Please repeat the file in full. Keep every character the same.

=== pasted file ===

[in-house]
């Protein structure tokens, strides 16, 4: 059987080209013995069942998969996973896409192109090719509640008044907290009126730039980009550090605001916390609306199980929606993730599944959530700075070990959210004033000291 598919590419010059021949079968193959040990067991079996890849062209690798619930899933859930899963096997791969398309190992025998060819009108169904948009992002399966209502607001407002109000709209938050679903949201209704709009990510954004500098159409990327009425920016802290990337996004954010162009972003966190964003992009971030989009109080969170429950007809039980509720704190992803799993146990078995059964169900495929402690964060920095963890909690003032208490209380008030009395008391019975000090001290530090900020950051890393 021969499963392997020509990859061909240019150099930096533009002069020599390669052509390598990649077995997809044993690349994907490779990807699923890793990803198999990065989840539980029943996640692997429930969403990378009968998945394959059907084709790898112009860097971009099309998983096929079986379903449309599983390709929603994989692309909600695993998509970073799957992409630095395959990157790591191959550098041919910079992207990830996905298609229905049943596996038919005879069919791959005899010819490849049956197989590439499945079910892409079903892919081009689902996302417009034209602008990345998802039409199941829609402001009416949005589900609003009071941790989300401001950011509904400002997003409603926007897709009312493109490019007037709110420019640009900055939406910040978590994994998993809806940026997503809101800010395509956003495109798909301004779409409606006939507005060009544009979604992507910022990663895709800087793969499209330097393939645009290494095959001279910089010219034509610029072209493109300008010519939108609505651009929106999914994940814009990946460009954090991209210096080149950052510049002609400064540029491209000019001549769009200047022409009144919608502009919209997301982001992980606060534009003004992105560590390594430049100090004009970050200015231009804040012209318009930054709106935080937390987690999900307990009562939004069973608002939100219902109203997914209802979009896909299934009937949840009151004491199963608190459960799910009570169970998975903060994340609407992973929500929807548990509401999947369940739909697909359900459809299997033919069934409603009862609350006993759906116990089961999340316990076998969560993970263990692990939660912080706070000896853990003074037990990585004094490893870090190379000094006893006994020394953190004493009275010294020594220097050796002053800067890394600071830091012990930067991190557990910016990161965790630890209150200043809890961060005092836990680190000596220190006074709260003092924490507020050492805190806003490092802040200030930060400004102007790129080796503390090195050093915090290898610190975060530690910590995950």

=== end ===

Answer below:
[in-house]
């Protein structure tokens, strides 16, 4: 059987080209013995069942998969996973896409192109090719509640008044907290009126730039980009550090605001916390609306199980929606993730599944959530700075070990959210004033000291 598919590419010059021949079968193959040990067991079996890849062209690798619930899933859930899963096997791969398309190992025998060819009108169904948009992002399966209502607001407002109000709209938050679903949201209704709009990510954004500098159409990327009425920016802290990337996004954010162009972003966190964003992009971030989009109080969170429950007809039980509720704190992803799993146990078995059964169900495929402690964060920095963890909690003032208490209380008030009395008391019975000090001290530090900020950051890393 021969499963392997020509990859061909240019150099930096533009002069020599390669052509390598990649077995997809044993690349994907490779990807699923890793990803198999990065989840539980029943996640692997429930969403990378009968998945394959059907084709790898112009860097971009099309998983096929079986379903449309599983390709929603994989692309909600695993998509970073799957992409630095395959990157790591191959550098041919910079992207990830996905298609229905049943596996038919005879069919791959005899010819490849049956197989590439499945079910892409079903892919081009689902996302417009034209602008990345998802039409199941829609402001009416949005589900609003009071941790989300401001950011509904400002997003409603926007897709009312493109490019007037709110420019640009900055939406910040978590994994998993809806940026997503809101800010395509956003495109798909301004779409409606006939507005060009544009979604992507910022990663895709800087793969499209330097393939645009290494095959001279910089010219034509610029072209493109300008010519939108609505651009929106999914994940814009990946460009954090991209210096080149950052510049002609400064540029491209000019001549769009200047022409009144919608502009919209997301982001992980606060534009003004992105560590390594430049100090004009970050200015231009804040012209318009930054709106935080937390987690999900307990009562939004069973608002939100219902109203997914209802979009896909299934009937949840009151004491199963608190459960799910009570169970998975903060994340609407992973929500929807548990509401999947369940739909697909359900459809299997033919069934409603009862609350006993759906116990089961999340316990076998969560993970263990692990939660912080706070000896853990003074037990990585004094490893870090190379000094006893006994020394953190004493009275010294020594220097050796002053800067890394600071830091012990930067991190557990910016990161965790630890209150200043809890961060005092836990680190000596220190006074709260003092924490507020050492805190806003490092802040200030930060400004102007790129080796503390090195050093915090290898610190975060530690910590995950």